At the weekend I finally went back home to the little seaside town in Scotland where I grew up. I haven’t lived there for around twelve years, and have only gone back briefly for visits to ‘safe’ places like my sister’s house. It’s taken me a while to build up the courage to face revisiting the places that in my head I consider to be ‘dangerous’. Dangerous emotionally, but dangerous to me in a physical sense because of what happened to me in those places.
Normally I’m so desperate to share new images that I’ve taken. There’s such a buzz to be experienced from creating new work and even though I know that I’m not the best photographer or artist, when I’m happy that something has come out the way that I wanted it to, I want to share it. I’ve put off sharing a new Polaroid from my trip home because it’s the first shot from my self-portrait project which I am shooting there. It’s so important to me that each image is ‘perfect’. More so because each place has a story and it’s time for me to acknowledge that those stories happened to me. For that very same reason releasing the images is a bit scary. I’m going to be exposing a lot more of myself with this project, but for me it’s time to face those demons and let them go. Each trip will be another step towards that.
I’m so grateful that I had my friend Alex as ‘hauners’ for me on this first trip home because for starters some of the locations weren’t easily accessed on foot. They’ve built a bloody motorway through one of the walking routes! On a serious note, I’ve been very afraid to seek out these childhood play places because I still recall the feeling of fear when I was there on those days and what happened, and just how far I was from my Dad. It’s a bit silly really I suppose when you’re a grown woman but when something has happened to you as a child, when you replay it in your head, you’re still that same child. From remembering how hard it was to see over a wall because of how wee you were, right down to the worry that you were going to get into trouble for being late home and having to explain what had happened to you. I never have explained what happened.
I don’t know what I was thinking would happen when I went back there as an adult. That those monsters would be there waiting to get me? There wasn’t anyone there but Alex and I and I wasn’t scared anymore. I told Alex about what happened to me at both of the places we went to, and he’s started calling them ‘Dee stories’ – they begin happy and have a horrific ending. It’s hard to take in the enormity of a situation when it’s happening to you and it isn’t until you describe it to someone that you see it. Usually it’s written all over their face. It’s why I didn’t tell anyone then and it’s why I’ve chosen to document these things all of these years later in pictures instead.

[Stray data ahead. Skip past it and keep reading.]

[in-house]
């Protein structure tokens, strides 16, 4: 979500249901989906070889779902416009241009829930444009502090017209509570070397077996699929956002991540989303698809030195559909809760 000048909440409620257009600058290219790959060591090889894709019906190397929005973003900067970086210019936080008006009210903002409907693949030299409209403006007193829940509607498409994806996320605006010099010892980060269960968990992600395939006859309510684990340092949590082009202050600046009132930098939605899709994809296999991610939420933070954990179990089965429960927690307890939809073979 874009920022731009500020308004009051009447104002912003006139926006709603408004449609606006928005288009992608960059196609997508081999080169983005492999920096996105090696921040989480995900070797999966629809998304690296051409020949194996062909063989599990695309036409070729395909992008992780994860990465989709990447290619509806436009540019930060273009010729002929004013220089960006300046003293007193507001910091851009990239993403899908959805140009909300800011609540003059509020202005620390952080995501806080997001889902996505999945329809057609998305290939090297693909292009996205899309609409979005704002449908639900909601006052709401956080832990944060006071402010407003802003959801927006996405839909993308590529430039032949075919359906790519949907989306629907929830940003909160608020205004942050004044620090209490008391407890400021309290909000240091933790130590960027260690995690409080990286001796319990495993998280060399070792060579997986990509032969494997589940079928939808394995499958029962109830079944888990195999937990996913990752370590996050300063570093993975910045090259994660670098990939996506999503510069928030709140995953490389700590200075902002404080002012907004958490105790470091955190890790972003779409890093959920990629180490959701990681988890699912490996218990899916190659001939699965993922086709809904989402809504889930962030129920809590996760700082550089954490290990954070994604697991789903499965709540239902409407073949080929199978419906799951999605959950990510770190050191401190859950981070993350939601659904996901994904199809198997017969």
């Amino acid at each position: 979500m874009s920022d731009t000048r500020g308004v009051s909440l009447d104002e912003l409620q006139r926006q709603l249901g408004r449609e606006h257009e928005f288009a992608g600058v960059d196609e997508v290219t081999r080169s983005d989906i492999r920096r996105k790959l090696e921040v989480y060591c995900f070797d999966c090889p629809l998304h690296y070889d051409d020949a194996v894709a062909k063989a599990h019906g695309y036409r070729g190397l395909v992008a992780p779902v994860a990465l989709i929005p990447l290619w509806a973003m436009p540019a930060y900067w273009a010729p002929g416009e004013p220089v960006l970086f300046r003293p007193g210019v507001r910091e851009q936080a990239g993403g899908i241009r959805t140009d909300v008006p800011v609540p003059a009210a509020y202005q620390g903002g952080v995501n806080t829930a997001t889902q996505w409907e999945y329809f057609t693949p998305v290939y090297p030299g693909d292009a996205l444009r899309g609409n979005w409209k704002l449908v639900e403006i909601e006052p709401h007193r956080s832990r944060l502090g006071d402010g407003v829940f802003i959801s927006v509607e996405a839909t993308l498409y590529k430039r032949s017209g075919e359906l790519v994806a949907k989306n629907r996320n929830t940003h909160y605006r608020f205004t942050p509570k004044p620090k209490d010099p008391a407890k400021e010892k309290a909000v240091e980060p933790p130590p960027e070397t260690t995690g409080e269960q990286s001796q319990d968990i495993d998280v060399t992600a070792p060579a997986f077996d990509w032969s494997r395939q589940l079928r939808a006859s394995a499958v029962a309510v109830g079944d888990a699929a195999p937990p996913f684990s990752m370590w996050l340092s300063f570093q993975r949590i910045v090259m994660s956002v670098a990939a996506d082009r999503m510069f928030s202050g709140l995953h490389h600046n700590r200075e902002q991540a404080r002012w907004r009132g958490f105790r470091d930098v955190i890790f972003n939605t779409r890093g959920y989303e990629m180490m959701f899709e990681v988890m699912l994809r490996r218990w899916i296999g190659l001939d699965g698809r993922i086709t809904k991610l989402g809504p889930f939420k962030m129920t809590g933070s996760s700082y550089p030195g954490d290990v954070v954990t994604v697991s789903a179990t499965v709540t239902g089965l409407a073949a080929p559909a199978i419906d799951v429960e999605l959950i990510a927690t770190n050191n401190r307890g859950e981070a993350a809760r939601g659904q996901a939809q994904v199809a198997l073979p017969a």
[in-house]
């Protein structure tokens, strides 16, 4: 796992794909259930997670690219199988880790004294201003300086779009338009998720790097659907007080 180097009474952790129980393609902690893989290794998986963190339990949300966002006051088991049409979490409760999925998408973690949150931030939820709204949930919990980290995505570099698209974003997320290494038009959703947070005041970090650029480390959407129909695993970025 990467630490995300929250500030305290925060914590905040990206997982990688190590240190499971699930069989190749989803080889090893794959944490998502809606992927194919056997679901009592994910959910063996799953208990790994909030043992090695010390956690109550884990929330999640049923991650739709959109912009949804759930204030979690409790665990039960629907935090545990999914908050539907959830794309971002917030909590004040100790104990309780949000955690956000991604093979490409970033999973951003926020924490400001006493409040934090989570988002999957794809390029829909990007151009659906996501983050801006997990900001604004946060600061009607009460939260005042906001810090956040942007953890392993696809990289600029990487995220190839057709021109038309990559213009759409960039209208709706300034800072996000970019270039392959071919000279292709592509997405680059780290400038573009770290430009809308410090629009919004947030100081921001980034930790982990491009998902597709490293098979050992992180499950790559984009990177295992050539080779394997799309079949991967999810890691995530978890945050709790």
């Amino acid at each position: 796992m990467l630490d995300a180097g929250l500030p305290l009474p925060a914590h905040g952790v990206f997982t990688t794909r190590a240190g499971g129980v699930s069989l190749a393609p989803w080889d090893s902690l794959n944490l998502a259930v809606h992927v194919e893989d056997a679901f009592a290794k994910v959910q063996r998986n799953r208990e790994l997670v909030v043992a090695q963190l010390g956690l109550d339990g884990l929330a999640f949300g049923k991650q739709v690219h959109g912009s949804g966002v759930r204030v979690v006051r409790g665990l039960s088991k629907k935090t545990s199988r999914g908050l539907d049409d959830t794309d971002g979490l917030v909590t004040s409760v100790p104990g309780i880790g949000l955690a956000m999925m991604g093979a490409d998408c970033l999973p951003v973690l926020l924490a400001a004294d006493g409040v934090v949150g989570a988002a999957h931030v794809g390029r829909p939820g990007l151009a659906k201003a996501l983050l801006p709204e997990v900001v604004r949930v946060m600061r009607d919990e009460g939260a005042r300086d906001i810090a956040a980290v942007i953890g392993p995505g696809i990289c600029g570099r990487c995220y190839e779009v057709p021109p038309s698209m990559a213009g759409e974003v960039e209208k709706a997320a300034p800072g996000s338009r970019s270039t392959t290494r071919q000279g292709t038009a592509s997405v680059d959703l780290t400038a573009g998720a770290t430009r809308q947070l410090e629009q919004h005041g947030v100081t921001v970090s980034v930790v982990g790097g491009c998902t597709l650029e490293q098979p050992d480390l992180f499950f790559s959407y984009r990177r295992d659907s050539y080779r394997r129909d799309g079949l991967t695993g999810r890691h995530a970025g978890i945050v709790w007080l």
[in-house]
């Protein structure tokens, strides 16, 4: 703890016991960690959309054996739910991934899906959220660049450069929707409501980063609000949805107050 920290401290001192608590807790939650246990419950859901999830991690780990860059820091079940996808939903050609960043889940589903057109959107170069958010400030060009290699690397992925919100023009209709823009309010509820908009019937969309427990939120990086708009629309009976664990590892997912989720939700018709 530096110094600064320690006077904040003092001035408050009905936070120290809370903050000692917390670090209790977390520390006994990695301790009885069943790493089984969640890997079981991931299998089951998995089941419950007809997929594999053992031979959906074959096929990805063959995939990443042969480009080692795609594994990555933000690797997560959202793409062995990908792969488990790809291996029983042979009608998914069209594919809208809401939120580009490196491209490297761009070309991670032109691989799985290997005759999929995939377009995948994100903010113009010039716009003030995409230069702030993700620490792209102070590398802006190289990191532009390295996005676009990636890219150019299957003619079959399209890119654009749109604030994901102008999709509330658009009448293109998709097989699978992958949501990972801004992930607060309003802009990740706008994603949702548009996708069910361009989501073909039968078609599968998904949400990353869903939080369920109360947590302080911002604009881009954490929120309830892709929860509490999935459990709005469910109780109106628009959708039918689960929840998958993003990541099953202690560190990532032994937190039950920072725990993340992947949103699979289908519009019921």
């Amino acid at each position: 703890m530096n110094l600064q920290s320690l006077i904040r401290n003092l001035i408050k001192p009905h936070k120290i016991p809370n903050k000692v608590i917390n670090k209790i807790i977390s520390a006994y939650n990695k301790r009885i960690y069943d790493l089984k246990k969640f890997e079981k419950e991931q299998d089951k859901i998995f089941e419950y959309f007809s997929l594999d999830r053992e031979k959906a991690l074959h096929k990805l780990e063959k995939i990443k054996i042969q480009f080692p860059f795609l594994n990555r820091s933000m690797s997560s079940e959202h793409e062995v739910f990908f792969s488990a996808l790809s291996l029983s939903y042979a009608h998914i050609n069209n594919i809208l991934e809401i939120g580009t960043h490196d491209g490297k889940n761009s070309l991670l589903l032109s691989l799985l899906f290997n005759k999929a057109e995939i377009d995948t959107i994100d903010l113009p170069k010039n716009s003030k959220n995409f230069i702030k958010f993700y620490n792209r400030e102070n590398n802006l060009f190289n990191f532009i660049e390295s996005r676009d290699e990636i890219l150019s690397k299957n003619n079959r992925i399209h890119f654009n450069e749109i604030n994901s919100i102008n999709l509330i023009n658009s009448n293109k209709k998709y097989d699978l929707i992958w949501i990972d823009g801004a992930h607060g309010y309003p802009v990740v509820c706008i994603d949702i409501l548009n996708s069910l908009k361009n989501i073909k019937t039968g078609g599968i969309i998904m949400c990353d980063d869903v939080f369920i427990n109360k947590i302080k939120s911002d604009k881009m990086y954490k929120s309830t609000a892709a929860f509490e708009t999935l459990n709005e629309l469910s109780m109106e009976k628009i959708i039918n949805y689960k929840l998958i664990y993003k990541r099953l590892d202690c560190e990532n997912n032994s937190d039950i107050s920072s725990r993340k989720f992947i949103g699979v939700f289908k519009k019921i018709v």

The goal for this project isn’t just the catharsis however, it’s also about how I’m going to present it all at the end. I’m not even sure how long it will take me to complete and until it is completed, there isn’t an end-goal in sight. A book possibly or maybe an exhibition. The exciting thing is that this project is going to be documented as it progresses – there will be more news on that soon. Currently, my plan is to present each image in my blog with whatever I feel fits it. That might be some text or a story or a poem. I have no idea. Until I go back to each place and make each image, I won’t really know.
So here’s the first image in simple scan form. I’m planning to make it into something else when I’ve experimented with various printing techniques, and will probably post it in it’s final form when I have decided what that will be.
Thank you to Alex for taking me home.